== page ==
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Wednesday, 28 April 2010

A disastrous gaffe

A game-changing moment? There have been plenty of microphone gaffes by politicians over the years, but Gordon Brown's gaffe today is extremely significant in this election campaign. Why?

Brown's gaffe reveals many of the weaknesses that many suspect about him and were confirmed in the back of that car today. Fatally, Brown was revealed as completely duplicitous. One of the untold stories of this campaign is how unconvincing Brown is in his interactions with voters. Just as he cannot seem to master the presentational aspects needed to win the debates, so he cannot master the charm and human interaction with voters on the streets. His decision to allow Sky News to fix a microphone on him was already fairly painful with his forced "Hello, nice to see you's" as he's gone from one Asda supermarket to another. And today, he was busted saying one thing to a voter and then denouncing the encounter as a "disaster" and the placid voter as "bigoted" as soon as he got out of sight of the voters. Tragically, he'd actually won her over. But thin-skinned Brown didn't see it that way.

It was blatantly duplicitous. We've seen the fixed Brown smile before when explaining away the Election That Never Was or denying any involvement in the Damian McBride email scandals. We've seen Brown running away from the Lockerbie decsion, denying copying Tory policy on inheritance tax, the 10p tax row and pretending to like Tony Blair. Brown is now a politican defined by his inability to be straight with the voters, a line that - to their credit - the Tories shaped from day one of Brown's premiership. He batted off some fairly disastrous allegations of bullying in Andrew Rawnsley's recent valedictory on the Labour Party - noone quite believed him.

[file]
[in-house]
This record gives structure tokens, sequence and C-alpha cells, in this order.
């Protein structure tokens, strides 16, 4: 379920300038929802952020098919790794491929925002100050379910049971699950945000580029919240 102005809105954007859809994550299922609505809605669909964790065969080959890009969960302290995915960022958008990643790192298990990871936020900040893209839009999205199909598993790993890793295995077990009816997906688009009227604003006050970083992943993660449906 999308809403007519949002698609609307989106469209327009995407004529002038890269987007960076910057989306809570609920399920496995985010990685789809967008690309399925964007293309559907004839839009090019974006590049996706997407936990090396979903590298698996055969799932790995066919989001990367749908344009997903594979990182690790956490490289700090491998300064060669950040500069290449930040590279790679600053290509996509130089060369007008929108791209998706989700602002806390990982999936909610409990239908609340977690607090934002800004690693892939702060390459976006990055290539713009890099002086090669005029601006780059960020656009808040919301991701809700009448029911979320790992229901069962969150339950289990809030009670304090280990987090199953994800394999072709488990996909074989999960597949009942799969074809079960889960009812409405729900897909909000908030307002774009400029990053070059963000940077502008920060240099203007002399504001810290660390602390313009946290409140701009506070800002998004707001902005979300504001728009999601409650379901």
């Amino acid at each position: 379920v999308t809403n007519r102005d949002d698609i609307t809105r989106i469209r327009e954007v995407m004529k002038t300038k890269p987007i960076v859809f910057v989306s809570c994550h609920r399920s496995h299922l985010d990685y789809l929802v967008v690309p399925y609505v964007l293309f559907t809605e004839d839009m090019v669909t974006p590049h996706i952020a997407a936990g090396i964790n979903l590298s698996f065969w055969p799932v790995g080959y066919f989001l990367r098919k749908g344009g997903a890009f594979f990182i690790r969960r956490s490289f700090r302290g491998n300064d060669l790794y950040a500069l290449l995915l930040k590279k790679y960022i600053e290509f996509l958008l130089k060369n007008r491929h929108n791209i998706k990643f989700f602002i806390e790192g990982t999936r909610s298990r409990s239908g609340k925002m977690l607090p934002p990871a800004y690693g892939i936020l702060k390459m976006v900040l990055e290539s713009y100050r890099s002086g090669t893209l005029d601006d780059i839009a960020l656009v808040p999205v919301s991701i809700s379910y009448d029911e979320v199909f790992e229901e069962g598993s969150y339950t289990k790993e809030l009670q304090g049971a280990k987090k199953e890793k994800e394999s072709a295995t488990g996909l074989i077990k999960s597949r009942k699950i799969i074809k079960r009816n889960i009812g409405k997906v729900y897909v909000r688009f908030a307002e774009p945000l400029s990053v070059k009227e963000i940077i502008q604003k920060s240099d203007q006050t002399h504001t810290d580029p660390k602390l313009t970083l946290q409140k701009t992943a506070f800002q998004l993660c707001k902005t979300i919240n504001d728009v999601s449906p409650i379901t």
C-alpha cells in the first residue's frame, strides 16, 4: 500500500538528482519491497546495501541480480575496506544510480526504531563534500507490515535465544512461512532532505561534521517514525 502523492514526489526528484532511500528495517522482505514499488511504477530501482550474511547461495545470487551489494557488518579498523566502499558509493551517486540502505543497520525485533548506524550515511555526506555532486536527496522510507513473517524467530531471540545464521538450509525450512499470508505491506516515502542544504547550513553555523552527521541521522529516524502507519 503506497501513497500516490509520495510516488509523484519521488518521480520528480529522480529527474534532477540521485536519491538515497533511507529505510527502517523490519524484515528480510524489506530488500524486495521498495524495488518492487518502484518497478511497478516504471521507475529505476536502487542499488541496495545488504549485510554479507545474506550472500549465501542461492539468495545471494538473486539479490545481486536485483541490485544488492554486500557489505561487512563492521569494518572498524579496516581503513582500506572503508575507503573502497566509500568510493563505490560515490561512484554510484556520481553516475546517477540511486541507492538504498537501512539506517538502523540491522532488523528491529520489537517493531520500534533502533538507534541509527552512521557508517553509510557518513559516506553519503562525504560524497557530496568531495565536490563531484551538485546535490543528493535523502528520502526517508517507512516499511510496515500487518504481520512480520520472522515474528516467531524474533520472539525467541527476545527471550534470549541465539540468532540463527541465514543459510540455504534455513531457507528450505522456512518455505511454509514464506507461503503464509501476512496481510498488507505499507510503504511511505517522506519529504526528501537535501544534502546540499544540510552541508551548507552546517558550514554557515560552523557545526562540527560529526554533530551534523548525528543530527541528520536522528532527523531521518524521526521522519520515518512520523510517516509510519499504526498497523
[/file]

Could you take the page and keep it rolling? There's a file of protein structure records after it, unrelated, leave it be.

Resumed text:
Today's gaffe made flesh Brown's weaknesses. Duplicitous. Not straight with the voters. A man who has never stood for serious election. Prone to temper tantrums. Unable to take responsibility - look how he blamed one of his advisors. Unable to face up to his mistakes and even a liar: even after his painful forty minute visit to Mrs Duffy, he claimed he'd "misunderstood the question". That is a lie - he understood it perfectly well. In his comic appearance on Radio 4, he decided to portray Mrs Duffy as an immigration-obsessed lunatic, though she had asked a broad range of questions on the deficit, education and crime - he now looks fatally out of touch with working class voters on immigration. And, cringe-time, out came the YouTube fake smile on Mrs Duffy's doorstep after his already cringe-worthy apology dash.

The most damaging aspect laid bare is Brown's total lack of credibility. When he next goes out on the streets meeting voters, who will take him seriously? Today's incident laid bare the Labour party's fatal decision to allow Brown a clear run at the leadership in 2007. With a different leader, one with the Prime Ministerial credentials of warmth, empathy, powers of persuasion, charisma and credibility, the Labour party would be doing far better in the polls. Brown was a sorry, laughable sight today - a man who scarcely believes himself that he is fit to be PM. The decision to knock on Mrs Duffy's door and apologise only served to make Brown look more unfit for office.

Tetchy, tired and lacking in credibility - it's time for Brown to go. And as each Labour Minister is wheeled out to defend the indefensible - they look more and more out of this campaign. Mrs Duffy will be a key part of the history of Gordon Brown's premiership - as the moment we really knew it was all over.

Third place for Labour looks a lot more likely tonight than it ever has before in this campaign.

PREDICTION: Hung Parliament, Conservatives short by 5

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